More than 1,000 schools in England have shown interest in becoming an academy, says the education secretary.
Michael Gove told the House of Commons that 1,114 schools have responded to his letter last week inviting applications for independent status.
Among these are 626 schools rated as "outstanding", who will be fast-tracked to have academy status by this autumn.
The level of interest in becoming an academy is "overwhelming" , says Mr Gove.
These schools have registered an interest in becoming an academy - the next stage would be a formal application following a vote by the governing body.
They could become the first wave in the coalition government's aim for more schools to opt out of the local authority system and to have greater independence.
These will be a different type of academy - drawn from among the most successful schools in their local areas, rather than the most challenged.
Academies under the Labour government were often used to improve standards in struggling schools.
Now this new intake of academies, which will quadruple the existing number, will be the highest achievers.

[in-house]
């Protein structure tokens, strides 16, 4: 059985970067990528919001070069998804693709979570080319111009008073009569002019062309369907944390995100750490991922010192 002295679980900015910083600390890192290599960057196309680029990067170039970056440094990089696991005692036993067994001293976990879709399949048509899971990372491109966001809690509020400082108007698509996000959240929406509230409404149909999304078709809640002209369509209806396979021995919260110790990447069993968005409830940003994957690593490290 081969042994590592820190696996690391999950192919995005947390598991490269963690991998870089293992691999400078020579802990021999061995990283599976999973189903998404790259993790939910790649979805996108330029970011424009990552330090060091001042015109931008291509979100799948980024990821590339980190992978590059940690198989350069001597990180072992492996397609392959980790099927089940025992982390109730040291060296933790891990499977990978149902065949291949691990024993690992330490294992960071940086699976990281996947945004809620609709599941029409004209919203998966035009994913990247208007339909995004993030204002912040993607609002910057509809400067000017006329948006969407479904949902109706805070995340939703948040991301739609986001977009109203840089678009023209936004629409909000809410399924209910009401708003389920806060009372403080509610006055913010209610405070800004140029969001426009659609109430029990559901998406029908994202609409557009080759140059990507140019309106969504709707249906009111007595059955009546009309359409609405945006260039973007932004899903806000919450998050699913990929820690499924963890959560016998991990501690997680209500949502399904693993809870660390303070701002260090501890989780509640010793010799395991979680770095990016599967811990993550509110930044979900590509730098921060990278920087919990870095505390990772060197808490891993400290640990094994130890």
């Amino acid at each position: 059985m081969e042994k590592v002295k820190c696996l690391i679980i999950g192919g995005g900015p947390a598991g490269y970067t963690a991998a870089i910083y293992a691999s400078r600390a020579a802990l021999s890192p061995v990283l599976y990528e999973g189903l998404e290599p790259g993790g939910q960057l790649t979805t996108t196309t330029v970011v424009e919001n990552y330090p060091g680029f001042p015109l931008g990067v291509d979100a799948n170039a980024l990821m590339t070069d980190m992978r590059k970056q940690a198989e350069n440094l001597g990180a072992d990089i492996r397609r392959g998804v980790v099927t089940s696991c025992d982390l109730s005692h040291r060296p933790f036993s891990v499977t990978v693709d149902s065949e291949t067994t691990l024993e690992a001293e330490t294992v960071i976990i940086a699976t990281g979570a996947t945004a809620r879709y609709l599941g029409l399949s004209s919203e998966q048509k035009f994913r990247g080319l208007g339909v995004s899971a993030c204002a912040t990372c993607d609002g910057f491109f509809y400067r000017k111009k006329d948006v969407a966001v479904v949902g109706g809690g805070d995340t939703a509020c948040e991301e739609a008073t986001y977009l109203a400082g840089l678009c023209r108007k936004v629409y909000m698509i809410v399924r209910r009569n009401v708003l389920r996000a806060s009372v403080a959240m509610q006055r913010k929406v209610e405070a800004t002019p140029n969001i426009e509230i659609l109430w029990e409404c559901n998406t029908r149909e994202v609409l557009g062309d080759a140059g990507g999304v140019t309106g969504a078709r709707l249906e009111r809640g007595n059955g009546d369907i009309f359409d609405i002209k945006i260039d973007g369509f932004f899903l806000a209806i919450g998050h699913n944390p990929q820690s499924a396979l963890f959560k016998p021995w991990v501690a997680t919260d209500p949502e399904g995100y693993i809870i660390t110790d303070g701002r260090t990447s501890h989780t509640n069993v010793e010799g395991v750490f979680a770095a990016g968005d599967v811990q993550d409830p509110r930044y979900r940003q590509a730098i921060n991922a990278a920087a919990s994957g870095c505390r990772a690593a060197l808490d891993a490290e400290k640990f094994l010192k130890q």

There will also now be primary academies, with 273 outstanding primary schools set to acquire academy status.
There are also 52 special schools graded as outstanding and wanting to become academies.
"I believe that head teachers and teachers know best how to run schools. Not local bureaucrats or politicians," said Mr Gove.
"That's why last week I wrote to every school in the country inviting them to take up academy freedoms if they wished to do so. The response has been overwhelming"
These schools will have greater control over their own finances and curriculum. As outstanding schools they will also be exempt from routine Ofsted inspections.
The government argues that such autonomy will increase innovation, raise standards and create a wider range of choices for parents.
This expansion in academies will run alongside plans to encourage the creation of new schools, which will be run by outside providers, without local authority control.
These new schools, created under the free school policy, will also be known as academies.
Mr Gove made it clear earlier this week that he has no objection if companies managing such state-funded schools are profit-making.
Teachers' unions have criticised the rapid expansion of the number of academy schools as a threat to the state education system.
"These proposals are not about providing high quality education for all. They are purely political ideology and dogma. They are about the break-up of state education," said Chris Keates, head of the NASUWT teachers' union.